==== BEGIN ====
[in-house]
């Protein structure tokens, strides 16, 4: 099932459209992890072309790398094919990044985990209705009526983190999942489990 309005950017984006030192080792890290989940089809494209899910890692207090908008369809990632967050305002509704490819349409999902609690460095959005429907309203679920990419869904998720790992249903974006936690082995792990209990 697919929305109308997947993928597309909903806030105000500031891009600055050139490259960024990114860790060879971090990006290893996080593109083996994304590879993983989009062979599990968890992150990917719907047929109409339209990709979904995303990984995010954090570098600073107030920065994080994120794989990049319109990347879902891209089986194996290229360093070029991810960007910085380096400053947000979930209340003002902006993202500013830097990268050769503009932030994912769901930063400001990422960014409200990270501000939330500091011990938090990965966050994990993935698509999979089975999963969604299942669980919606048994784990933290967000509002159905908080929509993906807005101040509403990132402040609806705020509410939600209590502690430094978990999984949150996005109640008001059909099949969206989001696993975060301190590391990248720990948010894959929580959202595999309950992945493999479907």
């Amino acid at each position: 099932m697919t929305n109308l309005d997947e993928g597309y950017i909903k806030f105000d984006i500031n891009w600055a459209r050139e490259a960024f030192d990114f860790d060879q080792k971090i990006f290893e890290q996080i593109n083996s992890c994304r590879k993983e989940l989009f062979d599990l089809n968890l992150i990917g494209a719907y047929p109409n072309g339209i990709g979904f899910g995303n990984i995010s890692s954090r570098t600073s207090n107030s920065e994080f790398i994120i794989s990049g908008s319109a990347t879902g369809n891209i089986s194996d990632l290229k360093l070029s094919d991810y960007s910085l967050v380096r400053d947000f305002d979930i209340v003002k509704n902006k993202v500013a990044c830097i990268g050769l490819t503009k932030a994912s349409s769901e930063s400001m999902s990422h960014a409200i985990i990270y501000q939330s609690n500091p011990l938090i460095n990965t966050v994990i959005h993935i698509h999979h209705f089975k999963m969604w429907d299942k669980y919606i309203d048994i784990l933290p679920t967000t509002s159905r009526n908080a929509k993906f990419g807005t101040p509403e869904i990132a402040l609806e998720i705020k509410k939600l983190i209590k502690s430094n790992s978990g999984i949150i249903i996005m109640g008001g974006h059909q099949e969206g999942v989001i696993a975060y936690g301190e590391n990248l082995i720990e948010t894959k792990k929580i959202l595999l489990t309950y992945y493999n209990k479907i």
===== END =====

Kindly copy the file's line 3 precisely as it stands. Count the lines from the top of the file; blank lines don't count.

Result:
């Amino acid at each position: 099932m697919t929305n109308l309005d997947e993928g597309y950017i909903k806030f105000d984006i500031n891009w600055a459209r050139e490259a960024f030192d990114f860790d060879q080792k971090i990006f290893e890290q996080i593109n083996s992890c994304r590879k993983e989940l989009f062979d599990l089809n968890l992150i990917g494209a719907y047929p109409n072309g339209i990709g979904f899910g995303n990984i995010s890692s954090r570098t600073s207090n107030s920065e994080f790398i994120i794989s990049g908008s319109a990347t879902g369809n891209i089986s194996d990632l290229k360093l070029s094919d991810y960007s910085l967050v380096r400053d947000f305002d979930i209340v003002k509704n902006k993202v500013a990044c830097i990268g050769l490819t503009k932030a994912s349409s769901e930063s400001m999902s990422h960014a409200i985990i990270y501000q939330s609690n500091p011990l938090i460095n990965t966050v994990i959005h993935i698509h999979h209705f089975k999963m969604w429907d299942k669980y919606i309203d048994i784990l933290p679920t967000t509002s159905r009526n908080a929509k993906f990419g807005t101040p509403e869904i990132a402040l609806e998720i705020k509410k939600l983190i209590k502690s430094n790992s978990g999984i949150i249903i996005m109640g008001g974006h059909q099949e969206g999942v989001i696993a975060y936690g301190e590391n990248l082995i720990e948010t894959k792990k929580i959202l595999l489990t309950y992945y493999n209990k479907i």